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The Myth of Dirty Russian Money

It is not entirely clear yet when and how the Cyprus banking crisis will be resolved. But what is clear is that numerous institutional and individual Russian clients of at least two of Cyprus' largest banks will incur serious losses because of frozen and lost assets. What lessons for the future can be learned already?

The Cyprus banking crisis revealed just how deeply Russian business is distrusted in Europe. Russian depositors, both legal entities and private individuals, were hit the hardest by the European Union, which pressed the Cyprus government into accepting a tough austerity package. Almost all European media labeled Russian money harbored in Cyprus as corrupt or criminal. This perception that Cyprus is a haven for "dirty Russian money" was a major factor in the EU's willingness to let at least one major Cypriot bank go bust.

Russian entities and individuals have indeed constituted a large share of all the Cyprus depositors, but to punish all Russian depositors for Cypriot failings is patently unjust and perhaps illegal.

Many large Russian businesses are traded on international stock exchanges, publish their financial reports according to international accounting standards and count respectable international organizations among their shareholders. Cyprus is an attractive destination for businesses and depositors because it has common law, attractive corporate tax rates, mature legal, consulting and financial services and offers a perfectly legal means to structure and develop businesses. Many U.S., British and European companies are also registered in Cyprus and use its secure electronic banking for international transactions between various branches and representative offices elsewhere. Until recently, having a Cyprus office enabled Russian businesses to use international investor protection agreements, something in high demand in Russia.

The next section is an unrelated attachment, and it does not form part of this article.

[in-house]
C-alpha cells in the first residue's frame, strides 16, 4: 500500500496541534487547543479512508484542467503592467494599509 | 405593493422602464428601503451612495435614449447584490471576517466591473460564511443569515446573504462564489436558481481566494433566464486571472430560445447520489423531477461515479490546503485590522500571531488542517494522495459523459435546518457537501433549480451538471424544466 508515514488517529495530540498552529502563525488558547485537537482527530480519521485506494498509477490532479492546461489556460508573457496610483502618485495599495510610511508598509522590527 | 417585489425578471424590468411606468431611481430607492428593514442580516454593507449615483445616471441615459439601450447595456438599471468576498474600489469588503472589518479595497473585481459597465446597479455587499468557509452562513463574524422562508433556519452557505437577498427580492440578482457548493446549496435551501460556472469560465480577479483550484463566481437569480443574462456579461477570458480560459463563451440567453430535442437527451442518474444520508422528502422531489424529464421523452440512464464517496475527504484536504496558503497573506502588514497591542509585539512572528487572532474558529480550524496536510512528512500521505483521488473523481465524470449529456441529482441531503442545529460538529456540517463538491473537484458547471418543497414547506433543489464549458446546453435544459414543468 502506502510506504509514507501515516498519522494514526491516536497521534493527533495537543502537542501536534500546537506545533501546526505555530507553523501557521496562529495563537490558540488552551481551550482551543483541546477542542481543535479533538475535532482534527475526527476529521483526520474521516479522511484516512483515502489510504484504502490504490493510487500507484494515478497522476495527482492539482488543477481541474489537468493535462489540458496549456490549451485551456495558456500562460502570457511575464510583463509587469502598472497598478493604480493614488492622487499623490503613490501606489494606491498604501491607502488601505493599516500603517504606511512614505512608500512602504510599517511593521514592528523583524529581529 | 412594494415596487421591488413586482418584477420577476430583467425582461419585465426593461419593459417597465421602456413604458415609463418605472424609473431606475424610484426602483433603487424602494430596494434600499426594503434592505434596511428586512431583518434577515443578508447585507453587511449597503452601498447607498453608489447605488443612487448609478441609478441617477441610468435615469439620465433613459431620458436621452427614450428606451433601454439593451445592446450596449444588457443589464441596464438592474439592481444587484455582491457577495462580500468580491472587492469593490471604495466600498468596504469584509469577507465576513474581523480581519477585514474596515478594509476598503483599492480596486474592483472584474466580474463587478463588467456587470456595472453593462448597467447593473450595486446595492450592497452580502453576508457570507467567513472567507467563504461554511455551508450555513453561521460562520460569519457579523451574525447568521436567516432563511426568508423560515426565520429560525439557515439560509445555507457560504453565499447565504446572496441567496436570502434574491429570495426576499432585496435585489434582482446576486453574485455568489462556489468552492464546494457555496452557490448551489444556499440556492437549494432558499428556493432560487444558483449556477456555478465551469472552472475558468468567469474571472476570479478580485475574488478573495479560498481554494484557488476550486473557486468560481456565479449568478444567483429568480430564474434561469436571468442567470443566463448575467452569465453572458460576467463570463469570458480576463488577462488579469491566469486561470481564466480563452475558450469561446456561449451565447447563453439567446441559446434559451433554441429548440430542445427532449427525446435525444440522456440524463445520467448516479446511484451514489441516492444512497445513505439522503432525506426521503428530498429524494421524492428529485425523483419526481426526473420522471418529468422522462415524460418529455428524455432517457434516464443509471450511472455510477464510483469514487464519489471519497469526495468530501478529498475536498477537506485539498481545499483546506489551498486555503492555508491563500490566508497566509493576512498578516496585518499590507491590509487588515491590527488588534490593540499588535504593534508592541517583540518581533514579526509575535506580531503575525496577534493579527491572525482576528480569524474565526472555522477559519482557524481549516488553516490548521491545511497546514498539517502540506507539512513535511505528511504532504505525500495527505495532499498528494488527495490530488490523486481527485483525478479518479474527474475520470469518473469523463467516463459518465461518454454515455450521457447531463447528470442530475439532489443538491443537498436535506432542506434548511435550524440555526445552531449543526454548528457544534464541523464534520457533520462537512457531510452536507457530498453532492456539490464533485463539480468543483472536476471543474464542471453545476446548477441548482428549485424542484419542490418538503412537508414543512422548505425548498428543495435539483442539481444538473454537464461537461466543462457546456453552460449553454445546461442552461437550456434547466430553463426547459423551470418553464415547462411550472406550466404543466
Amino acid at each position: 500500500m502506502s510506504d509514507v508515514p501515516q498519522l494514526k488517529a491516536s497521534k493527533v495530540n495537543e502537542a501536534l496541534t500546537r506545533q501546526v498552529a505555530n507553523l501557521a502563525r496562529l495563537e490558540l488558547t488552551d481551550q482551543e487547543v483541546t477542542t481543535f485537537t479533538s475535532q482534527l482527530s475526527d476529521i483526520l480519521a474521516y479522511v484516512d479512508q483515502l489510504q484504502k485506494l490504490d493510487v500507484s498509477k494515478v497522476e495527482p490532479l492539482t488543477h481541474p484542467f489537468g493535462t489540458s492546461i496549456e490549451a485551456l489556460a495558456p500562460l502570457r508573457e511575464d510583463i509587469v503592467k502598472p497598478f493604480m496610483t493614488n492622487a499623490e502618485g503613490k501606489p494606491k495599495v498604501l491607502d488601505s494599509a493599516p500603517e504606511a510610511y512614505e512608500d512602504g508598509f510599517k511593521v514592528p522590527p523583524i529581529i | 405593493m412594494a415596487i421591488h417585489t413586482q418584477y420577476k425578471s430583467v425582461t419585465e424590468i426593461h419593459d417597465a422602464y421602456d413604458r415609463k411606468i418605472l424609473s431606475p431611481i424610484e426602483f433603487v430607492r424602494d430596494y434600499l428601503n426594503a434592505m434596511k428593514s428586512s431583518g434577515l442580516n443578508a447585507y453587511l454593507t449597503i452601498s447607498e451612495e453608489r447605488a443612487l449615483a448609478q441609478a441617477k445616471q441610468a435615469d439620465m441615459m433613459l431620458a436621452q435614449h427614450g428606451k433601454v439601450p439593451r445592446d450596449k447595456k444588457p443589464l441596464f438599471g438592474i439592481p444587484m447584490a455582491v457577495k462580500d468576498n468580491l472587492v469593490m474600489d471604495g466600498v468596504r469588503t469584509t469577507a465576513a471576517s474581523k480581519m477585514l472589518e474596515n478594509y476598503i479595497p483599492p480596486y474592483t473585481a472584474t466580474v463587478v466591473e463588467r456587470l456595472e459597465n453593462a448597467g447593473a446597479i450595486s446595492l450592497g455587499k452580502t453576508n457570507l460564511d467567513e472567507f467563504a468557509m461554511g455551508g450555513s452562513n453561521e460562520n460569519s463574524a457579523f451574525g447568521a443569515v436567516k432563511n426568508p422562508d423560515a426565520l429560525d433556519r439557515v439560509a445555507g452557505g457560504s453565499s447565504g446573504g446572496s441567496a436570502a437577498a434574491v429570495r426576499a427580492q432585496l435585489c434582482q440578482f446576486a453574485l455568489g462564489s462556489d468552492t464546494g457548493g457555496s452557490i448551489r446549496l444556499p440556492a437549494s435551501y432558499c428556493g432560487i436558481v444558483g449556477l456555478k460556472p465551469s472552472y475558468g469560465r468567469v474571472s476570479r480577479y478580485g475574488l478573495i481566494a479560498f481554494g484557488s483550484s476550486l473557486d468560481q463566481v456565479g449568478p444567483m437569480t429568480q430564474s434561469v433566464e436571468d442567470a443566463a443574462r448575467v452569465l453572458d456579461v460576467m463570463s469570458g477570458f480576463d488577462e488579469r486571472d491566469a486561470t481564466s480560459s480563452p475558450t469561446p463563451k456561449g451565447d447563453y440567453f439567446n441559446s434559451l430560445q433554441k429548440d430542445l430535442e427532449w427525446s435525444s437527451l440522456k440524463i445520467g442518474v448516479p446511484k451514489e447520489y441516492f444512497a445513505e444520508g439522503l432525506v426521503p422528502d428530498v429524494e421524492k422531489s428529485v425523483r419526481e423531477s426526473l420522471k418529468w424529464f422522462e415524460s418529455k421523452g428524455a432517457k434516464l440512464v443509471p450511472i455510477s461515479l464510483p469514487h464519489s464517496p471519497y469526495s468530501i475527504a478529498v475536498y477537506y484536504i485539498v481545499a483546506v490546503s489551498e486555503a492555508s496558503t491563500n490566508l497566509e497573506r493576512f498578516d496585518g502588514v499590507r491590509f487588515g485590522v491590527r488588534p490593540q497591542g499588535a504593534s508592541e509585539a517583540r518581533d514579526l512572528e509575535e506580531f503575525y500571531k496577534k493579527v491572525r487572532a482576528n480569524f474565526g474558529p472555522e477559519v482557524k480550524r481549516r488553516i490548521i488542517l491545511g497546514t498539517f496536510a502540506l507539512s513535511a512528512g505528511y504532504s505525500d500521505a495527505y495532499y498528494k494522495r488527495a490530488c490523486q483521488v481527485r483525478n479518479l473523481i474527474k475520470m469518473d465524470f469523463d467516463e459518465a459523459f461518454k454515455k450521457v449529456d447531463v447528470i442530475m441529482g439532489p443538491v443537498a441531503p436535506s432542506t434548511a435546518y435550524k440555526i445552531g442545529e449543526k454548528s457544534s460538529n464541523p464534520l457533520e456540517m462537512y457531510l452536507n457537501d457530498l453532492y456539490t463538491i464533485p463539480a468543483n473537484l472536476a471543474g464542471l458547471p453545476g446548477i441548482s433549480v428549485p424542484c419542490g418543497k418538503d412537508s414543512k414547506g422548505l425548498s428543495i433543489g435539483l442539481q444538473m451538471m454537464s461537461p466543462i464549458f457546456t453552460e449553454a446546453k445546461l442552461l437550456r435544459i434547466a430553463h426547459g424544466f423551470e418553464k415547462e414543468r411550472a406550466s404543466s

As for the thousands of individuals with large deposits in Cypriot banks, the vast majority were not corrupt. There is a large, prosperous Russian community in Cyprus, and they are allowed by Russian law to have foreign bank accounts and keep their savings there. The Russian banking system is notoriously unreliable, and in the past 50 years Russians have seen their money confiscated, frozen, stolen and depreciated. This taught them to deeply distrust homegrown banks.

Russians' desire to keep their savings abroad can hardly be labeled criminal. One can undoubtedly find criminal and corrupt proceeds in any bank of the world, including those of Cyprus. So why are the problems of the Cypriot banks that had nothing to do with Russia now being solved largely with confiscated Russian deposits?

The answer to this question can be found in the negative global reputation of Russian business in general. Even though Russian business has made substantial progress in the past 20 years, its reputation remains tied to the 1990s. During the past decade, the image of Russian business has only gotten worse, helped by the rough practices of corporate raiders. It is not surprising, then, that Russians have a widely held reputation of being corrupt.

The Cyprus story is now almost history. The Russians will not recover their losses, but they have learned the very tangible cost of business reputation in the modern global environment. Thus, if Russian businesses and depositors don't want to pay for future economic crises, it should start working on its reputation now.

Fraser Cameron is director and Maria Ordzhonikidze is secretary general of the EU-Russia Centre, a Brussels nongovernmental organization promoting dialogue between the EU and Russia.

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